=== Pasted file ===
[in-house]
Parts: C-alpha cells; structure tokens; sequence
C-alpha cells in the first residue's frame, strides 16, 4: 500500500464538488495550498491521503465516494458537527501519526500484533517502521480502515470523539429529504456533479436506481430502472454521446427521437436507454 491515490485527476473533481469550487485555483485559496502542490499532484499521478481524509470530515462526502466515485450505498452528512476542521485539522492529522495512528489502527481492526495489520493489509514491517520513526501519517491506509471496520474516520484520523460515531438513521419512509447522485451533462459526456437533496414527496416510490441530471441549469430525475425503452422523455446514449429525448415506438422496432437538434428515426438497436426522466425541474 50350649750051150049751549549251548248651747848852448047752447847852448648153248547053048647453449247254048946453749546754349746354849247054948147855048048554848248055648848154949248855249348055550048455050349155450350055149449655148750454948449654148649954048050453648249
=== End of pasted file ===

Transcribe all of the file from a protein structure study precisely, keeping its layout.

[in-house]
Parts: C-alpha cells; structure tokens; sequence
C-alpha cells in the first residue's frame, strides 16, 4: 500500500464538488495550498491521503465516494458537527501519526500484533517502521480502515470523539429529504456533479436506481430502472454521446427521437436507454 491515490485527476473533481469550487485555483485559496502542490499532484499521478481524509470530515462526502466515485450505498452528512476542521485539522492529522495512528489502527481492526495489520493489509514491517520513526501519517491506509471496520474516520484520523460515531438513521419512509447522485451533462459526456437533496414527496416510490441530471441549469430525475425503452422523455446514449429525448415506438422496432437538434428515426438497436426522466425541474 50350649750051150049751549549251548248651747848852448047752447847852448648153248547053048647453449247254048946453749546754349746354849247054948147855048048554848248055648848154949248855249348055550048455050349155450350055149449655148750454948449654148649954048050453648249